Although the average rate increase will be 7.6%, many industry watchers say that number is deceptive. Rather than a straightforward hike, the proposed changes are so complicated this time that in some cases rates could be raised as high as 40%, according to some in the catalog industry.
On Friday, DMA revised the measured reaction to the hike it had conveyed to members earlier in the week with a much stronger response, calling the recommended hike “exorbitant,” “outrageous” and “unexpected.”
In a missive to members, DMA said: “After a thorough review of the 700-page document, DMA is today expressing its deep disappointment over specific recommendations that would increase postage costs for catalog mailings by as much as 40% in some instances.”
“This is a case where the devil really did prove to be in the details,” said DMA President-CEO John A. Greco Jr., in the statement.
“In our analysis of these recommendations, it has become clear that in addition to the increased burden for many nonprofit mailings, the outrageous rate increases proposed for many types of flat mailings are far in excess of what had been expected by the mailing community, and are certain to ultimately cause a serious decline in mail volumes and a negative ripple effect for consumers, businesses and the economy.”
Greco added, “The reduction in mail volume alone might well be enough to send the Postal Service into a death spiral of reduced revenues, halts to infrastructure improvements and increases in postage rates for all classes of mail.”
David Straus, partner at Thompson Coburn and American Business Media’s Washington, D.C., counsel, likened some of the changes and new requirements for business periodicals to a Rubik’s cube.
“Right now, you pay rates on pieces and pounds,” he said. “There are different rates for pieces that are at different levels of presort. To calculate your postage, you need to know how many pieces and pounds, but [now] you also need to know how many pallets you have and how many sacks and bundles you have, and where each of those is going.” Those who use pallets will see fewer increases than those who use sacks.
At deadline, Straus said that, based on conversations with two ABM members, it looks like the impact of the recommended hikes on a typical ABM member publication on pallets could be an increase of around 16% to 17%, and as much as a 20% to 21% increase for those in sacks. American Business Media president-CEO Gordon T. Hughes II agreed that the increases for some could be very steep.
“The people that will be hit hardest will be the smallest companies that can’t co-palletize or co-mail,” he said. There are some people that are going to get hurt.”
Joyce McGarvy, VP-distribution at BtoB parent Crain Communications Inc., has been deeply involved in postal matters and has testified in Washington several times. She testified in December to the Postal Rate Commission on behalf of ABM regarding rate restructuring. As part of her testimony, McGarvy talked about the challenges in co-palletizing or co-mailing 19 of Crain’s weekly and biweekly publications. Crain can only co-palletize to a limited extent based on several factors, including magazine size and method of distribution.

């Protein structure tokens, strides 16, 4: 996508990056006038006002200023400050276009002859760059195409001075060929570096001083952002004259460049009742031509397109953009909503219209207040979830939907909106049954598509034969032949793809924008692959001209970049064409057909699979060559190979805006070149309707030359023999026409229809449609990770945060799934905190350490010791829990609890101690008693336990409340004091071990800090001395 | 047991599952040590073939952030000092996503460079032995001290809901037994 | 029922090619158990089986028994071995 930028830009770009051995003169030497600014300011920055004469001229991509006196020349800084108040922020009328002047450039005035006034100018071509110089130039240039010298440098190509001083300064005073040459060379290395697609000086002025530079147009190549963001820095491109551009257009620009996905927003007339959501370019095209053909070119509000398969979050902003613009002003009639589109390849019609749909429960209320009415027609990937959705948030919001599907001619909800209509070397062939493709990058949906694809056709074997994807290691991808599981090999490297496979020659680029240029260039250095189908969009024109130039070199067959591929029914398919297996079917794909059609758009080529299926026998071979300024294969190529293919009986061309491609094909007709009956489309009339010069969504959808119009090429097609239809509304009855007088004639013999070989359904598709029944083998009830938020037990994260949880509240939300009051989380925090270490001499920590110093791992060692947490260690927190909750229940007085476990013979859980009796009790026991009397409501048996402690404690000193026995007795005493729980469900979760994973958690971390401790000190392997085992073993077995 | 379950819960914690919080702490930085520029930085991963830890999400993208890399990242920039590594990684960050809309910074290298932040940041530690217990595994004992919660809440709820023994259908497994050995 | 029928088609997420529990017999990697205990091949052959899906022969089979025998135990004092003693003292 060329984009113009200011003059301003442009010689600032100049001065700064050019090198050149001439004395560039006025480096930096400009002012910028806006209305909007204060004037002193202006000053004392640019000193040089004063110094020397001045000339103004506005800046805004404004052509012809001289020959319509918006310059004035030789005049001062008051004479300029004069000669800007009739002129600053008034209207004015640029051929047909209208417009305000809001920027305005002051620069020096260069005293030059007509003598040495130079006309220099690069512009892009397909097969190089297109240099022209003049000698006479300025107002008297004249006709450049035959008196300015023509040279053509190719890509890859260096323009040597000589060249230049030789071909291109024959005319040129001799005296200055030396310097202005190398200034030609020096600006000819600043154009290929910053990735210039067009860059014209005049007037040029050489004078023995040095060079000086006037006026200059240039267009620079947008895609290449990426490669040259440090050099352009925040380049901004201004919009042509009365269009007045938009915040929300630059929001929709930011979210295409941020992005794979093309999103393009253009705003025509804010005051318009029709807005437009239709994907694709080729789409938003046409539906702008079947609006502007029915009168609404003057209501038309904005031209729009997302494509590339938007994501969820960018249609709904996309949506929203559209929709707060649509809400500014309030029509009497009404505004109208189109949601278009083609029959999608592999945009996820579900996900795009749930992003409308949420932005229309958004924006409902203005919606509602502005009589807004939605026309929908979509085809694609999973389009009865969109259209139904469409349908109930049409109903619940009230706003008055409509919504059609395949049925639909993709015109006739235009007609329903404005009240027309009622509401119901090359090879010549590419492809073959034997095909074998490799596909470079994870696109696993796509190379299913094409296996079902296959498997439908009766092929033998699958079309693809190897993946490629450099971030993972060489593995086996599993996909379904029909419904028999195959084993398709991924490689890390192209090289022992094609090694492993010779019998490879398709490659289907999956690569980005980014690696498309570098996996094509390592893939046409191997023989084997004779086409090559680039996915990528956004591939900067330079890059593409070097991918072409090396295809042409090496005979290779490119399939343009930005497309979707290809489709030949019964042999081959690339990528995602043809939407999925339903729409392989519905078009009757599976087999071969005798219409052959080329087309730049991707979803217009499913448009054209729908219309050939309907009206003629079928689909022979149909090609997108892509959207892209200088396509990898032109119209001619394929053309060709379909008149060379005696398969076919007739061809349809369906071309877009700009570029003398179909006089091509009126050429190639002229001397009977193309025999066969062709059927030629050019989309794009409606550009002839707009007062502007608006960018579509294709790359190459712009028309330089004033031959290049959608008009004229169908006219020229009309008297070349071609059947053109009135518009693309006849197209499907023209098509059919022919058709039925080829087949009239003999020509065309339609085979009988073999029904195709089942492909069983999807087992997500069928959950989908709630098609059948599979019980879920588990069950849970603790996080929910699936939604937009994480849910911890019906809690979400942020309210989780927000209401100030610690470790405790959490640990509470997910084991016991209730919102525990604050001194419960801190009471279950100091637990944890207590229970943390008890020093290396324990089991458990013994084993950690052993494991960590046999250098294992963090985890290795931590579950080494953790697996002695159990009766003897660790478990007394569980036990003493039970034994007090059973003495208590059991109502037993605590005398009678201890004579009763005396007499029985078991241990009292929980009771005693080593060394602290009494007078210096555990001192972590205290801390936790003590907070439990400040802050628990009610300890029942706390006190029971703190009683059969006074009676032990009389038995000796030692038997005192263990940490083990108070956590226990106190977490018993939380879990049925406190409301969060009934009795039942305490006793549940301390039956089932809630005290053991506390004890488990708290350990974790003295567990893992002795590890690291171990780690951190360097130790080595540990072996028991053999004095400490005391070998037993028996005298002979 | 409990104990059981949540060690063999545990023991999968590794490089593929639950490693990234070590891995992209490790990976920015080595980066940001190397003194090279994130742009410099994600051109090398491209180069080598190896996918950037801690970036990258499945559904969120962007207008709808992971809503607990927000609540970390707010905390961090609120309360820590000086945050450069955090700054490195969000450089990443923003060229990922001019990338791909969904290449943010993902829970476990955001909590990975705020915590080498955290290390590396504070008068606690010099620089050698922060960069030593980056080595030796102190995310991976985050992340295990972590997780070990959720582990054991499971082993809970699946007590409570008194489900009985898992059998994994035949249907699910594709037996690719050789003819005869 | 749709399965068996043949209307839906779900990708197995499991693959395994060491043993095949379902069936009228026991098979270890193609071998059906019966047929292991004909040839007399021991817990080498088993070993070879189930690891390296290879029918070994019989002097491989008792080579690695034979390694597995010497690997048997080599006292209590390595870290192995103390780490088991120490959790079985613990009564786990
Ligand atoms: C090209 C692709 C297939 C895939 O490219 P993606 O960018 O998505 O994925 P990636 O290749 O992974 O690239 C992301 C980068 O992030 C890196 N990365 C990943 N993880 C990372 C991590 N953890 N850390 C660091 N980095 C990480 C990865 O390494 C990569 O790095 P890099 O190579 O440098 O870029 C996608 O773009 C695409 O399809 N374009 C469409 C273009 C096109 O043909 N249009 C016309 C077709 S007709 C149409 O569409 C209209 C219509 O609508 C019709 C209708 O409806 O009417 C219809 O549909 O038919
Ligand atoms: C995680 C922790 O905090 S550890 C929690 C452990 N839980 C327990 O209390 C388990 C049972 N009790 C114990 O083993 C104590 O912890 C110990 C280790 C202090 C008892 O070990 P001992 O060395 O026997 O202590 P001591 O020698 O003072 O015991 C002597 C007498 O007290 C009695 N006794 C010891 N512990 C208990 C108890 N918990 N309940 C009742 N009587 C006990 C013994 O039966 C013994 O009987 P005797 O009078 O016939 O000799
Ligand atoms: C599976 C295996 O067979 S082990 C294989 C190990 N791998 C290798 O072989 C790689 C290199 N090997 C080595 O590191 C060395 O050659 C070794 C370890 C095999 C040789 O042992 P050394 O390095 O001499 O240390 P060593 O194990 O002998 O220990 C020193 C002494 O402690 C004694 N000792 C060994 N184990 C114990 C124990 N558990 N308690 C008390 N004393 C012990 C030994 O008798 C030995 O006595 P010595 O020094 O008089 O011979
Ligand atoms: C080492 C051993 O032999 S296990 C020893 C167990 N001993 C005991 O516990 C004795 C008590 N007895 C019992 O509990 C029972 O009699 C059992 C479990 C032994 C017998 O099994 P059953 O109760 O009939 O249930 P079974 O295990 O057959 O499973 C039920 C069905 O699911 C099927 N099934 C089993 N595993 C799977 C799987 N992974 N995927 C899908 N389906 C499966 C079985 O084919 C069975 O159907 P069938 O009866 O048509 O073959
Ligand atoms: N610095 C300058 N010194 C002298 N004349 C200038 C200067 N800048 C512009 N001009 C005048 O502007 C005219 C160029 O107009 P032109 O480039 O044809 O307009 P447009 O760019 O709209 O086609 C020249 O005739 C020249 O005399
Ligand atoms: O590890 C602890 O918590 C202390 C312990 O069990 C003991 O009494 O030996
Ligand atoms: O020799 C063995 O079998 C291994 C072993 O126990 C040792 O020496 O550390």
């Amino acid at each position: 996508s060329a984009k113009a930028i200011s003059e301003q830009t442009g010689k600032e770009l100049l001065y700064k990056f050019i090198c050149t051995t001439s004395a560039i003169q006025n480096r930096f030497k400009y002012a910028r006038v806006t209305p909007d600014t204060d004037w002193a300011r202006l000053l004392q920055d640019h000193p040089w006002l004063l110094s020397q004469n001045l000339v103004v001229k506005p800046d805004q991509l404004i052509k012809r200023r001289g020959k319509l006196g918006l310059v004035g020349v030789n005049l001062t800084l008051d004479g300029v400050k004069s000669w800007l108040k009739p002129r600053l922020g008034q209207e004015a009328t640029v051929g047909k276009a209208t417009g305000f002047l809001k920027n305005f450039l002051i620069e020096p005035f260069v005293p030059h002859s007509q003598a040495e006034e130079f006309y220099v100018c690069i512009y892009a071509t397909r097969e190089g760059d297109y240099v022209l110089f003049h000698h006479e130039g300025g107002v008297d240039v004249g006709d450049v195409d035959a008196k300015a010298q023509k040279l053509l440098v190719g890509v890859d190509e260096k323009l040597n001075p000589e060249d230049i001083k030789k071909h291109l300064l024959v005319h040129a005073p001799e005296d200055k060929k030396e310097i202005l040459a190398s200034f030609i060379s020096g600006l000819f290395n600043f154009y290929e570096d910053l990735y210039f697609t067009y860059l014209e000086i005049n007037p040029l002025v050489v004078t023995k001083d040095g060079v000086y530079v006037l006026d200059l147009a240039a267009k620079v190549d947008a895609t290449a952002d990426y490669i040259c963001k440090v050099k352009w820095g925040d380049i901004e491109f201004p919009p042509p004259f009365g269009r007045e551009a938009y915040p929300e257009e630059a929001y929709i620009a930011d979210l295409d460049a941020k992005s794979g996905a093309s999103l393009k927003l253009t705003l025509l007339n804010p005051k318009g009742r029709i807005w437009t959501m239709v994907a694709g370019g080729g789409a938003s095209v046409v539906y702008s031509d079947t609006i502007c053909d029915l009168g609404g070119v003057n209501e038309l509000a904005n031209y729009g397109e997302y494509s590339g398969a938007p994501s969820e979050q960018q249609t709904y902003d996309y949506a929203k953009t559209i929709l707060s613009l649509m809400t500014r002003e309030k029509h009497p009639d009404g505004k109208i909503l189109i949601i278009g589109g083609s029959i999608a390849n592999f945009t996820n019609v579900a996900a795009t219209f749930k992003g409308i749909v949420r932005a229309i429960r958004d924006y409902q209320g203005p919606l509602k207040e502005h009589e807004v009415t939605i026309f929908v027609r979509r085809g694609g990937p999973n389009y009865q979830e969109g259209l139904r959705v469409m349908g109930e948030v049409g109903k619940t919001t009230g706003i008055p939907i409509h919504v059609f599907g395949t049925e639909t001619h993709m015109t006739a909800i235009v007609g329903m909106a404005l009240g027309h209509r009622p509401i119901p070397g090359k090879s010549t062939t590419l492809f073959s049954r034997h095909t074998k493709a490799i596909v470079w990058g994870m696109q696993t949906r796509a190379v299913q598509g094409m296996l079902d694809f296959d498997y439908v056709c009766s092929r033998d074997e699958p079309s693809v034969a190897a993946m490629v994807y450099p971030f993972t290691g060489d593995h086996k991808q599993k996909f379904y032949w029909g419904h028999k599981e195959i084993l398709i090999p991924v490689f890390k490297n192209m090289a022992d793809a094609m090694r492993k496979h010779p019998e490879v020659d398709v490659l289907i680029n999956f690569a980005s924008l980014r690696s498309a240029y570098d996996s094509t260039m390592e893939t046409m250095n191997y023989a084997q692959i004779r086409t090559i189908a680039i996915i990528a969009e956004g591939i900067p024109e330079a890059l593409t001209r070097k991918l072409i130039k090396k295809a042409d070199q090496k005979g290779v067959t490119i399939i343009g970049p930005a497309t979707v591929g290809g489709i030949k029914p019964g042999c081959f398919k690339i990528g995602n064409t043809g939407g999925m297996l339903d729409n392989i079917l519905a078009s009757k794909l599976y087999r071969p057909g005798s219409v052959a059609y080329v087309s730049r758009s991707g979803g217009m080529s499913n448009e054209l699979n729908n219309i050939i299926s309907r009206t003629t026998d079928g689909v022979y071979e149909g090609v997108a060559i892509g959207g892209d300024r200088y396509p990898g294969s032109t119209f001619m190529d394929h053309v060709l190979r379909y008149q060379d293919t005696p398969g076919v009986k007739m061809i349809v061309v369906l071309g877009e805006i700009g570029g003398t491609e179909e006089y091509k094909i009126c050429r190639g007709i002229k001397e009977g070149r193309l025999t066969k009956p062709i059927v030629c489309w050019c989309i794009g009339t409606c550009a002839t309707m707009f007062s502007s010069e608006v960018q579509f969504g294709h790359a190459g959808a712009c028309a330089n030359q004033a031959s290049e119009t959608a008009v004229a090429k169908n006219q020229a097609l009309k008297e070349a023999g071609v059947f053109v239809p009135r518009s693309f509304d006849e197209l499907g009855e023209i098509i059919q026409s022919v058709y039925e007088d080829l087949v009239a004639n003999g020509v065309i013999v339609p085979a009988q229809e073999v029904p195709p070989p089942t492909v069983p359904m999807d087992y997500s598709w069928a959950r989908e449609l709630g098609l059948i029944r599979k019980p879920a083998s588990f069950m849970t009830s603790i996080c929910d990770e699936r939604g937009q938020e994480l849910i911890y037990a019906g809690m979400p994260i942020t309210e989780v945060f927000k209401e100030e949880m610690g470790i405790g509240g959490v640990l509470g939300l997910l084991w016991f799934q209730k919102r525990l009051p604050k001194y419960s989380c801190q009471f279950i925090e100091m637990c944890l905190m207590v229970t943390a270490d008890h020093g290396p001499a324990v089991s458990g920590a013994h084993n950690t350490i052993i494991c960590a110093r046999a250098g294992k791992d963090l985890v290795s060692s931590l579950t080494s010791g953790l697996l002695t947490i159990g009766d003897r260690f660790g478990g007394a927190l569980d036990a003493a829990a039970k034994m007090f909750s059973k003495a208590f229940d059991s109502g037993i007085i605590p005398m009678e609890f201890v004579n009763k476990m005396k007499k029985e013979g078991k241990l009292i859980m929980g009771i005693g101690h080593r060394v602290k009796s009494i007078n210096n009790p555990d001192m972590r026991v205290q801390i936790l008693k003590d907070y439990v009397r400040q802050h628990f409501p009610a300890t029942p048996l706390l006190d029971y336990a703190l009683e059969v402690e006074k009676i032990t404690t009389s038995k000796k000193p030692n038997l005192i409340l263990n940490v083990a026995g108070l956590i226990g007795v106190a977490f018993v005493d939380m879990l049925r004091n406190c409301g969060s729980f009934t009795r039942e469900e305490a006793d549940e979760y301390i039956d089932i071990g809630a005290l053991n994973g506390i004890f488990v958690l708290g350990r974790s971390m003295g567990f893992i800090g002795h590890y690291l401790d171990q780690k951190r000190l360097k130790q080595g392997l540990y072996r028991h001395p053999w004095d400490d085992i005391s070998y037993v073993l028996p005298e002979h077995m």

“Crain has two separate co-palletization operations at two different printers every Friday night,” McGarvy said. “Because our publications are time-sensitive, we are able to co-palletize only to destinations that are close enough for us to reach using ground transportation.” For destinations that can only be reached by air, Crain must use sacks instead.
Another issue is the need for publishers, fulfillment houses and printers to modify their systems to comply with the new and uniquely complex rate structure. Implementation will take time, but the new rates, if approved, could take effect as early as May. There is some indication that the Postal Service could delay that implementation, especially for periodicals.
“There’s no way anyone can be ready,” McGarvy said.
The Direct Marketing Association’s Washington representative agreed, with an argument much like that made by American Business Media in the rate case.
“Our concern is that the Postal Service may be moving too far and too fast, leaving mailers to struggle with higher rate,s and lengthy and complex new rules that may be imposed too quickly for mailers to adjust their own systems and plan for new and more efficient mailing pieces,” said Jerry Cerasale, DMA senior VP-government affairs, in a statement.
“We think it would be better to do things right rather than to do them fast, to help avoid many operational problems and costly errors for both mailers and the USPS.”
The case now shifts back to the Postal Service, which will decide whether to accept or reject the recommendation. The Postal Service’s Governors will be accepting comments on the proposed rates until March 8, and new rates—if approved—could take effect as early as May.